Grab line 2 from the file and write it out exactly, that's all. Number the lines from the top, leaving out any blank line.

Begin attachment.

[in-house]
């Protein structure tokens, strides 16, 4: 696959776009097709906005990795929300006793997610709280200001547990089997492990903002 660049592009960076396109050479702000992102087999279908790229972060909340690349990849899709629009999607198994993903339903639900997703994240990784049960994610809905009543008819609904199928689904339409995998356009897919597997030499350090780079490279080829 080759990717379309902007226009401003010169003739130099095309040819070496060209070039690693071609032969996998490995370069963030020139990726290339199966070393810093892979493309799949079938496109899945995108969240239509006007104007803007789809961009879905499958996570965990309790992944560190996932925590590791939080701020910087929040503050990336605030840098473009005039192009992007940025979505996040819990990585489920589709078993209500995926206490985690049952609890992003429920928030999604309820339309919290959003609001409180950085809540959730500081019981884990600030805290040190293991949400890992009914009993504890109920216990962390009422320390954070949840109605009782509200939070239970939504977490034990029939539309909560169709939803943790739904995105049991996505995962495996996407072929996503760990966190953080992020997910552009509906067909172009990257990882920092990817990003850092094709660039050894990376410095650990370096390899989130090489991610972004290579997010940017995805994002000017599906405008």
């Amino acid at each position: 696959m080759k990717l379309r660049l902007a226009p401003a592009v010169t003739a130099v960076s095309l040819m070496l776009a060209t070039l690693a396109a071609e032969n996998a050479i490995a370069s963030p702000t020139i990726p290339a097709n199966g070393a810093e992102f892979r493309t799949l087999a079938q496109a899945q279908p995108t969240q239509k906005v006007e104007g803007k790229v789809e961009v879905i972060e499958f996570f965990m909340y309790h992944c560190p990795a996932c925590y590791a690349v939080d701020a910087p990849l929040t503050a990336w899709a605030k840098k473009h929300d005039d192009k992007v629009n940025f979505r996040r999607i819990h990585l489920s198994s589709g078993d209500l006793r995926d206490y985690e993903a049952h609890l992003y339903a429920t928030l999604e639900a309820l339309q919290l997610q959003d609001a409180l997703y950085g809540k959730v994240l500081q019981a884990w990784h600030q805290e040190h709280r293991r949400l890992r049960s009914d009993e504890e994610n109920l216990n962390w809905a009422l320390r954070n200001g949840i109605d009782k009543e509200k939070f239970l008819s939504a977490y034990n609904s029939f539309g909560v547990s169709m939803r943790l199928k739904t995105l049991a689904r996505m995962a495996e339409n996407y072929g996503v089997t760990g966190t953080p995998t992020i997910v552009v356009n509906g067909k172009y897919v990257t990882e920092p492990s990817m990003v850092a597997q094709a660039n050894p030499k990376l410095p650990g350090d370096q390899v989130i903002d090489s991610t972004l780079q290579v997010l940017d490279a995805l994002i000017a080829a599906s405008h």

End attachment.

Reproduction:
């Protein structure tokens, strides 16, 4: 696959776009097709906005990795929300006793997610709280200001547990089997492990903002 660049592009960076396109050479702000992102087999279908790229972060909340690349990849899709629009999607198994993903339903639900997703994240990784049960994610809905009543008819609904199928689904339409995998356009897919597997030499350090780079490279080829 080759990717379309902007226009401003010169003739130099095309040819070496060209070039690693071609032969996998490995370069963030020139990726290339199966070393810093892979493309799949079938496109899945995108969240239509006007104007803007789809961009879905499958996570965990309790992944560190996932925590590791939080701020910087929040503050990336605030840098473009005039192009992007940025979505996040819990990585489920589709078993209500995926206490985690049952609890992003429920928030999604309820339309919290959003609001409180950085809540959730500081019981884990600030805290040190293991949400890992009914009993504890109920216990962390009422320390954070949840109605009782509200939070239970939504977490034990029939539309909560169709939803943790739904995105049991996505995962495996996407072929996503760990966190953080992020997910552009509906067909172009990257990882920092990817990003850092094709660039050894990376410095650990370096390899989130090489991610972004290579997010940017995805994002000017599906405008």